With their announcement late last week of a "day-and-date" trial which would see the upcoming "Invincible Iron Man Annual" on sale on Apple's iPad device the same day it hits in comic stores, Marvel got a lot of people talking. From the unheralded move to a same day release so soon after the iPad's debut to questions about how much the 80-page comic will cost in both formats (reached by CBR, a Marvel rep offered no comment on the final pricing), there seems to be a lot left to say over the move. And as with all things relating to comics online, the brick and mortar retailers of the Direct Market of comic shops have their own unique concerns and opinions when a move like this is made.
Prominent coalition of comic shops owners ComicsPRO released the following word shortly after Marvel's announcement: "The primary reason for the existence of ComicsPRO is to be a help to professional storefront comic book specialty retailers. In light of Marvel's 'day & date' announcement for the Iron Man Annual, we are hopeful that any digital reader sampling the first chapter online will then visit one of our many member stores in the U.S. and Canada to buy the whole story in printed comics format.
"ComicsPRO retailers want to work with all of our suppliers to continually find ways to bring new readers into comics and to re-energize latent comic book buyers. Each publisher's digital marketing strategy will no doubt be part of that. ComicsPRO retailer members will continue to be proactive in insisting publishers to be as aggressive or more about getting consumers into our stores as they are about building digital sales."
For a more in depth response from the retail community, CBR News reached out to a number of prominent Direct Market shop owners and asked for their individual opinions on the "Invincible Iron Man Annual's" digital availability. Read on for a look at how the sale could affect their businesses, what models for digital sales they hope for and what questions they still have.
CBR News: What's your first response to the news? Is this something you anticipated? Something you thought would come this soon? Something that will or will not affect your business immediately?
Joe Field, Flying Colors Comics of Concord, CA: It's not a total surprise at all. Since many publishers have launched digital initiatives, "day & date" release has been looming out there. I don't see this changing my business immediately.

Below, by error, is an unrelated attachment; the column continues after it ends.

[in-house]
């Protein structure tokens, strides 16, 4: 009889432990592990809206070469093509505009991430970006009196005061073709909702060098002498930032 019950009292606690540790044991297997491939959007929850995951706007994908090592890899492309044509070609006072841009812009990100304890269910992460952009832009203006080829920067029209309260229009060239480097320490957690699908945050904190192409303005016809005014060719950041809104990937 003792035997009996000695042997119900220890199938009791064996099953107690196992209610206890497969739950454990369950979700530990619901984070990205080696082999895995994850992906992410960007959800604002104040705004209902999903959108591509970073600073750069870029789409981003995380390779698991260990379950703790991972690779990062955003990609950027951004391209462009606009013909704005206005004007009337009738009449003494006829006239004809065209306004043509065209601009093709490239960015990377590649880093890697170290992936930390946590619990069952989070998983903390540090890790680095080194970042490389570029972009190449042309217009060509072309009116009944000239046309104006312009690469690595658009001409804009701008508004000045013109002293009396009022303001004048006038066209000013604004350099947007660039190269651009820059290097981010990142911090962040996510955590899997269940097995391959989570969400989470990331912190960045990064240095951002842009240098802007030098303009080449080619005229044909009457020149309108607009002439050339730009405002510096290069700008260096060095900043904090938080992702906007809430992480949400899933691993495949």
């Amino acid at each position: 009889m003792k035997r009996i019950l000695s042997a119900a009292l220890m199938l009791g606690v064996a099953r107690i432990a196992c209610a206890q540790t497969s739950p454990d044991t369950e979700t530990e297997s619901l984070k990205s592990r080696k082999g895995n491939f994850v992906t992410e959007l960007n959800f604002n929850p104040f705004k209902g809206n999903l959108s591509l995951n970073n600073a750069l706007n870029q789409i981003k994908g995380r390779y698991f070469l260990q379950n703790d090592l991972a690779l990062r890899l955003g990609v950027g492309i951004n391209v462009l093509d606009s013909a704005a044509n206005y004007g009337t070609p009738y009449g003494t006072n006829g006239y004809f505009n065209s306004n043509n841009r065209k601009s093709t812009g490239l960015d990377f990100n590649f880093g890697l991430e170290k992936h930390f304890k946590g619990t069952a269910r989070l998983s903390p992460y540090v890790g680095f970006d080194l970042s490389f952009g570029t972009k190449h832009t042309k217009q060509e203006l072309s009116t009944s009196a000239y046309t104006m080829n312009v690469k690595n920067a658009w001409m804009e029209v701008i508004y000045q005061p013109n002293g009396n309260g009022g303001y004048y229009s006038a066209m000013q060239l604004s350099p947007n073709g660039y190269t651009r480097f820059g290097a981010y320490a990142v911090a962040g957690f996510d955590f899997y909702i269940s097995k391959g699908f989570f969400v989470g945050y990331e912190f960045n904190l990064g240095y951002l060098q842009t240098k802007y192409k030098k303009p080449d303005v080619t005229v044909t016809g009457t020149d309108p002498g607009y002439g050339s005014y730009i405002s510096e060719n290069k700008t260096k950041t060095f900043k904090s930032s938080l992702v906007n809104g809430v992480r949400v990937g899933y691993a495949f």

Aaron Haaland, A Comic Shop of Winter Park, FL: Marvel’s been on top and out front of the iPad from the start, so it’s no surprise to me that they are already testing simultaneous iPad and print release. They have one of the most downloaded apps, it makes sense to have current content. Making their first new release download one written by an Eisner-winner and featuring Iron Man, who happens to have a blockbuster movie currently in theaters, is a great move.Atomic Comics of Mesa, AZ: I am not shocked at all! Marvel is leading the way with the digital revolution. The company is led by many progressive thinkers who are looking for ways to increase their readership and brand. So yes, I have been expecting this. What does surprise me is that they did not help launch the iPad with a new X-men or Spider-Man book with top talent like Bendis and J. Scott Campbell. And yes, as much as I am for trying to increase our readership, this will definitely negatively affect the sales on this book for retailers across the country. In my opinion, if Marvel were to make the price of the download equal to, or more expensive then the comic book, sales may not be as adversely affected.
Brian Hibbs, Comix Experience of San Francisco, CA: It wasn't any major surprise to me – I think most industry watchers have been assuming that Day-and-Date announcements would be coming from both Marvel and DC not later than San Diego, in worst case.
I found what Marvel chose not to release in their Press Release to be nearly as telling as what they did – there's no direct mention of pricing of the Digital release, which has lead numerous people to make several assumptions which may or may not prove out to be accurate. We also don't know the nature of the "parts" they say they're releasing – is it the lead story split into thirds, or is some of it just ancillary material?
I am fairly disturbed, I must say, that this announcement came in the fashion that it did, both from it arriving just before the weekend starts, so there will be a lot of gnashing of teeth over the weekend, with no clear answers; and coming on an already announced book that is on the bare cusp of being FOCed ("Final Order Cut-off" - the drop dead deadline for orders) – there's really not enough time for retailers to deeply consider how they might approach or order this book, or to gather information from their own customers as to the best way to react.
There's a general "tone deafness" that effects most publishers; seeming to believe that all/most of their retail partners are wired in to their every online utterance, rather than properly putting the information in PREVIEWS where it belongs: that's the "paper of record" for ordering and ordering decisions. It's like with IDW's announcement that many/most books will be Digital within a month of release – Which books? When is that happening? Does it impact things we've already ordered? Will there be notifications on future books? I strongly believe that we have a right to be aware of what channels the products we order non-returnably will be offered in, when and at what price – those are data points that can potentially impact the way we order. It is a real shame.
I think we're going to see more and more experiments on Day-and-Date release this year, while the publishers try to figure out what works and what doesn't, and what kind of impact it is going to have both on their print sales, as well as how the digital customer reacts. Does the hypothetical "new reader" even care about "Invincible Iron Man Annual" #1 as a day and date object, versus, dunno, "Extremis" or some other storyline? What are comparative sales on week one, and what are they on week 10? 20?